The 1,000 Year Flood
River Residents Recall 1964 and 1955 Floods
By LISA MOREHEAD-NEUNER, TRT Contributing Writer
With rain pelting down on the roof of a warm and cozy home, it was hard to imagine the anxiety the rain can cause – for most of us in the room.
For 85 year-old Grant Hillman of Orleans, relentless December rains set the scene for the most dramatic three months of his life.
“When it first started, I’d go down to the river and measure the water line every hour. I saw it get higher and higher, and I had to start thinking of an escape route.” Picking up his coffee cup, Hillman looked across the table at his listeners and added, “You had to be ready for what you were going to do.”
Water smudged the view to the garden behind the kitchen. As we all looked out into the dreary and muddy patch, Hillman described the state of Orleans just days after Christmas almost half a century ago.
“The bridge and roads went out. They tried to put in a temporary bridge, but I think that lasted a day.” He chuckled at the thought, and his line of vision returned to the garden as he talked about homes floating down the river.
With a fresh pot of coffee on the table and a crackling fire to warm our backs, the story of a town’s struggle to survive unfolded with every word, with every facial expression, with every pause in the telling of the tale. For Hillman, one of the many tragic moments of the ’64 flood came early on when people were evacuated to the school.
How this could have happened in the midst of a raging flood is easily explained.
“They had electricity from a generator, but they didn’t throw the switch and the school burned to the ground,” Hillman recounts matter-of-factly. “The Red Cross had a meeting and afterward, the Forest Service started worrying about the people up in the hills. We told them, ‘Don’t worry about them. It’s the people who are used to going to the store every day who need the help.’”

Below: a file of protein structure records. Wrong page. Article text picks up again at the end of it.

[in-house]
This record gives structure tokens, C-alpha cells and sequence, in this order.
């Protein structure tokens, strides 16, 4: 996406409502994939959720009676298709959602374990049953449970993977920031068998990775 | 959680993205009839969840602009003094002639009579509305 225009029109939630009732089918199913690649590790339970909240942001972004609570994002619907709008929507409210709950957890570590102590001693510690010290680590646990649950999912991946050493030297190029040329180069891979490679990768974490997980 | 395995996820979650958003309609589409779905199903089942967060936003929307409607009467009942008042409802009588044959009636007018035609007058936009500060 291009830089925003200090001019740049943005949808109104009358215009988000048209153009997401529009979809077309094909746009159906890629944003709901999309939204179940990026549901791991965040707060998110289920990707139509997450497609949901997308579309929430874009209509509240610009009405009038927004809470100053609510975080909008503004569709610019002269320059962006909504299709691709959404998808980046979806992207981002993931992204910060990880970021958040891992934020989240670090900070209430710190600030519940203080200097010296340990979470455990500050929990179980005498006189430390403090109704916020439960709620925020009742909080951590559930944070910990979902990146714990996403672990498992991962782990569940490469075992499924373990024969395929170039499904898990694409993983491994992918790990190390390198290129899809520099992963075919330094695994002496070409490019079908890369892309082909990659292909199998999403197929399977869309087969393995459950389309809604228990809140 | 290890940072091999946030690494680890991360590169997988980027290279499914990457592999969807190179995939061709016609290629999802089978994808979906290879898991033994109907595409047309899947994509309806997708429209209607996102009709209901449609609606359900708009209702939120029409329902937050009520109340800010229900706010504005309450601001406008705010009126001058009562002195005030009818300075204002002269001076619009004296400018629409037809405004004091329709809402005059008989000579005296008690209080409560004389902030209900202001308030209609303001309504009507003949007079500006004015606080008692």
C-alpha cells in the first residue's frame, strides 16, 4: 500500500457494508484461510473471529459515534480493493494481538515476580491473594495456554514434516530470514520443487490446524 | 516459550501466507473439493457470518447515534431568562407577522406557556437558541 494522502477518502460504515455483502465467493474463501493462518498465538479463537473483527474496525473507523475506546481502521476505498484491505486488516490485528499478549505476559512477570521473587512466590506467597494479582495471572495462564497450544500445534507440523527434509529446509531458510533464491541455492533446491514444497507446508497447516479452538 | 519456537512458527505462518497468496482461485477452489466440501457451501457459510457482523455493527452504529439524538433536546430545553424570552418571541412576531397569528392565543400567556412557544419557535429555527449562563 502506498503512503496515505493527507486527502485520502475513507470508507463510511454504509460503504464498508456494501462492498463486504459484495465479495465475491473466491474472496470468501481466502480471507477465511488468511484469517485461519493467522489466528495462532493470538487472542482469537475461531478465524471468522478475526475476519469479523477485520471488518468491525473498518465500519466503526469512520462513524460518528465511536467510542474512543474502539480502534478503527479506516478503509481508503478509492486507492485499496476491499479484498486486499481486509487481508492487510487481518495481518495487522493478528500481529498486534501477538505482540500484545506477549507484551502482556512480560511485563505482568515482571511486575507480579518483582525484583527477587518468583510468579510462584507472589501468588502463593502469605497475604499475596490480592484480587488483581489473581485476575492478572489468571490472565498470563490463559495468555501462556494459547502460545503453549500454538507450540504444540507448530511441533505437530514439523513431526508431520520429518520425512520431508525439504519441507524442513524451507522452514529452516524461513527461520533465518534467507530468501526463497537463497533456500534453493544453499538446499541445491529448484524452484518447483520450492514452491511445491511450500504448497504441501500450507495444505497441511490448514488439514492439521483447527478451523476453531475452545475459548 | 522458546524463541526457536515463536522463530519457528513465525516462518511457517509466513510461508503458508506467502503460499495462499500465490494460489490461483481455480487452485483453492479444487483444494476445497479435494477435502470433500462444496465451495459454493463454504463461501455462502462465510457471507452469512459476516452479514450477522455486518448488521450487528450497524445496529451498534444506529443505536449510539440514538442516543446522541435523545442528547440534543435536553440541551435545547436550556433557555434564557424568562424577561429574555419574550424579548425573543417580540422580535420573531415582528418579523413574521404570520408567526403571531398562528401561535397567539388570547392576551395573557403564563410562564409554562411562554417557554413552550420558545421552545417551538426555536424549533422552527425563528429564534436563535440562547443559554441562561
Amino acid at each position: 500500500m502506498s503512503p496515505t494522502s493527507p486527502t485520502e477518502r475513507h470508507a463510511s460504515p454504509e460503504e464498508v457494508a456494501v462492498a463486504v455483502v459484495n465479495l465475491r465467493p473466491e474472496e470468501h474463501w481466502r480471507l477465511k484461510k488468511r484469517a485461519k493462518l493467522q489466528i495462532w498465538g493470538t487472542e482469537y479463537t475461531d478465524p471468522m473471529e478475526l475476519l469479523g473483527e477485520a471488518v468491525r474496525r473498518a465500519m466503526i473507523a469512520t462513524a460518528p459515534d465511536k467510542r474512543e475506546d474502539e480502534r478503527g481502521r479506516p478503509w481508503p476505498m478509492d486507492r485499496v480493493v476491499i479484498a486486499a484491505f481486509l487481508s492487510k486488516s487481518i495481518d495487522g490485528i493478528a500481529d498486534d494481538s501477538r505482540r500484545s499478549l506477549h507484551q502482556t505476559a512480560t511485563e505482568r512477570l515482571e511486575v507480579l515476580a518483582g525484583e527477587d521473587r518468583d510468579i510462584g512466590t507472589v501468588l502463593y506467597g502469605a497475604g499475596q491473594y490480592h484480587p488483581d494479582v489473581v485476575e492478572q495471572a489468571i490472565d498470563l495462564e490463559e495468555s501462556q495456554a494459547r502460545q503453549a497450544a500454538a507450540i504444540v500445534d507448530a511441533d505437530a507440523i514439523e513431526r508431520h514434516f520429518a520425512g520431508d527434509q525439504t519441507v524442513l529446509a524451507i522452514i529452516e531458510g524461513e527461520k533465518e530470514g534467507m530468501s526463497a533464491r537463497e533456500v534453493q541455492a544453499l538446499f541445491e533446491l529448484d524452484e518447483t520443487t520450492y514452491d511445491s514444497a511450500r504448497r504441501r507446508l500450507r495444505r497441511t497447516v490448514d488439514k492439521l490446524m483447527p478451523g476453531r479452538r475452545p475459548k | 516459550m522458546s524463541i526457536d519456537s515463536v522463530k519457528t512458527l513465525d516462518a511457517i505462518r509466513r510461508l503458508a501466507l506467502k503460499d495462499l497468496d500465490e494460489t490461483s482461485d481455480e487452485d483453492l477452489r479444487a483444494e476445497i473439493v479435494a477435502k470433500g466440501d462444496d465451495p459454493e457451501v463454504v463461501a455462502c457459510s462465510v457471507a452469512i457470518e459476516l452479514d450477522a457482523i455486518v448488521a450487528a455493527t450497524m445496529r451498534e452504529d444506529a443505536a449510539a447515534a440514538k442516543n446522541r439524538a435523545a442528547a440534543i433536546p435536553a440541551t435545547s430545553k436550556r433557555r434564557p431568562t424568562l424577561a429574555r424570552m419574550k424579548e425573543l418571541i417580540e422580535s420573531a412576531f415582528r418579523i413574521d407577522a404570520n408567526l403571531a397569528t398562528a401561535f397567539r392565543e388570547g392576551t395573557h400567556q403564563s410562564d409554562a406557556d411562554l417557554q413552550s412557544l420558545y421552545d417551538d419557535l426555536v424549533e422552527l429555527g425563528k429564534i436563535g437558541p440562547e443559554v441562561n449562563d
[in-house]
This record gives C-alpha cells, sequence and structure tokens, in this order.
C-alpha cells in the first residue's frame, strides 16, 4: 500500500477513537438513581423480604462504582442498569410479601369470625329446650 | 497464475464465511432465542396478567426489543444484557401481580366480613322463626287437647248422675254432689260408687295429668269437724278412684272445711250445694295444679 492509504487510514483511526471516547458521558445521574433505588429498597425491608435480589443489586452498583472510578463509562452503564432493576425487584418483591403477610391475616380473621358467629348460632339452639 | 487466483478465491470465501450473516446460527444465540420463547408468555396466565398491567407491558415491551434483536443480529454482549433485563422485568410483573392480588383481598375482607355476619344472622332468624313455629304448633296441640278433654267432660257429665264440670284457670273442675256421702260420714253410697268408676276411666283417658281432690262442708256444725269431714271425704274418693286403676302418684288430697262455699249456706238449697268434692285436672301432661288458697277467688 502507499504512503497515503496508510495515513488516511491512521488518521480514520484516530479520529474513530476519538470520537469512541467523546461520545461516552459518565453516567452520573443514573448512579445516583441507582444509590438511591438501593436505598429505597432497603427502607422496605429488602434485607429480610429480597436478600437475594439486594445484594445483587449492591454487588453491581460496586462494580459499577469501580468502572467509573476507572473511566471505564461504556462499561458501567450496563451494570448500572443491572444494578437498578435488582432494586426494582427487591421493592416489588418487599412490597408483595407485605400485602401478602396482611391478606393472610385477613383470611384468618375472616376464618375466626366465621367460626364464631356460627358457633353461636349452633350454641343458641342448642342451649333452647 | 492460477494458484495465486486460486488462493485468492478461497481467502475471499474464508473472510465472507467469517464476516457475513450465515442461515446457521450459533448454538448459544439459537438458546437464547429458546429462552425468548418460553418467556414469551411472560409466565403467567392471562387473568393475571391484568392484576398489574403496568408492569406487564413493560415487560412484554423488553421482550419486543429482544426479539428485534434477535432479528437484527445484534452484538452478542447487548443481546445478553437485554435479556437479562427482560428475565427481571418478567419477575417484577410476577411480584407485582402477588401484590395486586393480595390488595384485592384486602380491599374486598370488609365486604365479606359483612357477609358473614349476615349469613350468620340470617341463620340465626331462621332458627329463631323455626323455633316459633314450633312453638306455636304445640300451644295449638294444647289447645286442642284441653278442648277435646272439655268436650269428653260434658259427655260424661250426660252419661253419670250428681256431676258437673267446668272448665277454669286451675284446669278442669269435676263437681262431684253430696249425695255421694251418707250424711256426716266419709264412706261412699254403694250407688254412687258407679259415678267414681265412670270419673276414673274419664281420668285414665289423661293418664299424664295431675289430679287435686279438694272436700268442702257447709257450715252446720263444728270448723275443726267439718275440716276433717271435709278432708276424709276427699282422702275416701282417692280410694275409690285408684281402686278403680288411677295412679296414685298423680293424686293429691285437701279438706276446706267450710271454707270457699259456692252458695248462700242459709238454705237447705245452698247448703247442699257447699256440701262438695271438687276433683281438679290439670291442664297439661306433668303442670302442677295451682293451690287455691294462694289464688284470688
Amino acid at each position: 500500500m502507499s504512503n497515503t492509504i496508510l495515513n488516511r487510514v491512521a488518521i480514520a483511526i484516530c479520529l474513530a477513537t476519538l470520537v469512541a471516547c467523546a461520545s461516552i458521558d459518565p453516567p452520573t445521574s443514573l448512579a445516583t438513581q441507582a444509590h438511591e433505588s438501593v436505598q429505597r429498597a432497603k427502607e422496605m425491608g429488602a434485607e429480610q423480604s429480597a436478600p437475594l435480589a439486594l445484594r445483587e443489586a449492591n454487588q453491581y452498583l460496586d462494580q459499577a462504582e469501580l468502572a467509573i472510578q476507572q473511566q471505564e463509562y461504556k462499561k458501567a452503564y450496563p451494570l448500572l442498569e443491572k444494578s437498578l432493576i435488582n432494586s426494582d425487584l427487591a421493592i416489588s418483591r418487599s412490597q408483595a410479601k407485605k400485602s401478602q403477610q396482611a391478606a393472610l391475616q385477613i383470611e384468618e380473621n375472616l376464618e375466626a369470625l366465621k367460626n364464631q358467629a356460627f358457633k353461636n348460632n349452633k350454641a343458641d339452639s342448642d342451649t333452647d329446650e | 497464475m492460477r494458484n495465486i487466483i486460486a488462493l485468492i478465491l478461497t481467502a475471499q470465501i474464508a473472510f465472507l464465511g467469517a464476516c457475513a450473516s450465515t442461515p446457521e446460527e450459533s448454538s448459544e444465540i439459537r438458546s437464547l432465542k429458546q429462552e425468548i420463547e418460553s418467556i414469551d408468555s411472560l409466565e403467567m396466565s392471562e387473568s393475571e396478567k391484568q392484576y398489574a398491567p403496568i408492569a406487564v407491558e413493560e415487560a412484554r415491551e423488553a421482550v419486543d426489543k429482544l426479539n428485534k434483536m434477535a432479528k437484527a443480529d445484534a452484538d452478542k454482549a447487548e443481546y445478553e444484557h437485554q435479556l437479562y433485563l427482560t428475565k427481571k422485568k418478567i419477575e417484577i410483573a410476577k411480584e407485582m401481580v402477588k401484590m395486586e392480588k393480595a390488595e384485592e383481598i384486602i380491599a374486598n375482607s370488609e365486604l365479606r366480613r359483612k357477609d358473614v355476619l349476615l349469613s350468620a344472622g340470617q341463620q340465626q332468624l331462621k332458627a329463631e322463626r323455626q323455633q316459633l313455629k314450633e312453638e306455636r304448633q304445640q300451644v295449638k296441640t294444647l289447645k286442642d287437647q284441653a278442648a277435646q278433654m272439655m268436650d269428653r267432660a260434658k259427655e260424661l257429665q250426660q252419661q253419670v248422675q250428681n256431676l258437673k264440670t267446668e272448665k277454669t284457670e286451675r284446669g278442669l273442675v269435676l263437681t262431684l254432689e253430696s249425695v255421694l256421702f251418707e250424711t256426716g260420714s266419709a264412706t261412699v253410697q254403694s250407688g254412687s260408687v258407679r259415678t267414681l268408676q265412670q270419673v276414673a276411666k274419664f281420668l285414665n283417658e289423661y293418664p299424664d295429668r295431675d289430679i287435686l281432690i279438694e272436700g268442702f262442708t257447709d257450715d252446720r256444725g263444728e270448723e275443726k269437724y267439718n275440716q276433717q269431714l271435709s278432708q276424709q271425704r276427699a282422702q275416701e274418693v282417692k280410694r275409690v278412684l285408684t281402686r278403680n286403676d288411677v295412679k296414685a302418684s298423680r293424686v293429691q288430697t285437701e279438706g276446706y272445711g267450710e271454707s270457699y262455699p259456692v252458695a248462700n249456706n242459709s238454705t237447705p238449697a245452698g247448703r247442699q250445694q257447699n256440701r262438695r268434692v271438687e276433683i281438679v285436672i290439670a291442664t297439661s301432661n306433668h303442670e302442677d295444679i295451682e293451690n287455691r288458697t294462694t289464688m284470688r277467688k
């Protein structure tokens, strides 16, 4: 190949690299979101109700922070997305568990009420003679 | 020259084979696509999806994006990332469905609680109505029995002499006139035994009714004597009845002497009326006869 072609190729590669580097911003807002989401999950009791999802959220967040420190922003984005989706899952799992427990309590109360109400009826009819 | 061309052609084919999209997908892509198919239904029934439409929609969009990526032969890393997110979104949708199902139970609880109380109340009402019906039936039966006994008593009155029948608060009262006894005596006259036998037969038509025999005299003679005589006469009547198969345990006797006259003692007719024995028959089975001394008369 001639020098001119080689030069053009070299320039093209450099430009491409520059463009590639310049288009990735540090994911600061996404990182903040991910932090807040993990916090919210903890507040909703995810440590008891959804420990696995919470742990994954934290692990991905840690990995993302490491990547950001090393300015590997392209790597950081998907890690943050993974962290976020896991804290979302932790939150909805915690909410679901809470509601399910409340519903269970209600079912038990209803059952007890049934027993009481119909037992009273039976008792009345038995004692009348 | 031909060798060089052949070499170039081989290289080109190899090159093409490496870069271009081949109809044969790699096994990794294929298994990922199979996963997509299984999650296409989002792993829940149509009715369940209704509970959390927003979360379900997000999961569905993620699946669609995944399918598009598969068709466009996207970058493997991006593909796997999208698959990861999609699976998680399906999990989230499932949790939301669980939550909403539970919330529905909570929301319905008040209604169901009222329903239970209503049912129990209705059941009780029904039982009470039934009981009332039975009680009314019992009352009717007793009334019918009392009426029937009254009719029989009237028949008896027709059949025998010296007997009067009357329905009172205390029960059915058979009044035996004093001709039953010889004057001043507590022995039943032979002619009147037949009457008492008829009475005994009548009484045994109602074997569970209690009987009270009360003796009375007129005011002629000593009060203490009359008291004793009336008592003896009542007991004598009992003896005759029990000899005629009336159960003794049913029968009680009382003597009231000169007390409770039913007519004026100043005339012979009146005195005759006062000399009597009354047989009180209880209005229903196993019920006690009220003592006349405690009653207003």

The heat from the fire had some of the listeners shifting in their seats or moving closer to the windows, but no one thought of leaving the room. We were all riveted by Hillman’s words.
“Over on the Red Cap side of the river, there was no place to go. We were on our own. You could see people pacing back and forth on their little patches of land locked in by water, like animals in a cage.”
He paused and looked down into his now tepid cup of brown brew. One of the listeners coughs, as if embarrassed by the thought of how he might have reacted in the situation. Hillman looks up and continued. “There was nothing to eat,” he said.
The mood shifted in the room as a slow smile spread across his lips from under his moustache and lit up his brown eyes.
“About six of us got together to hunt deer and such and bring it to the people. But, then we got word the Game Warden was gonna go after poachers. Jim Horn had a brother with a walkie-talkie, and he warned us that when the water and debris went down enough to cross the river, us boys were gonna get a visit from the warden.” Hillman chuckled and said, “We sent word back that when he tried crossing the river, he was gonna come back feet first!”
Bursts of laughter broke the tension in the room, and a few folks got up to top off their mugs or snack on cookies. No worries of hunger here.
Rain drilled against the window panes and by the time we settled back into our chairs and sofas, the mood in the room returned to one of unease.
“They did arrest a lot of people in Willow Creek. We just kept trying to get food to the people. It was all about surviving. But after a little while, people starting going crazy,” Hillman said as he looked around the room, fixing us all with his intense eyes as if to make certain we understood what he was saying. “They wouldn’t open up their doors and we had to leave hunks of meat on the doorstep. Before we’d get too far away, though, that food had disappeared off the front step.”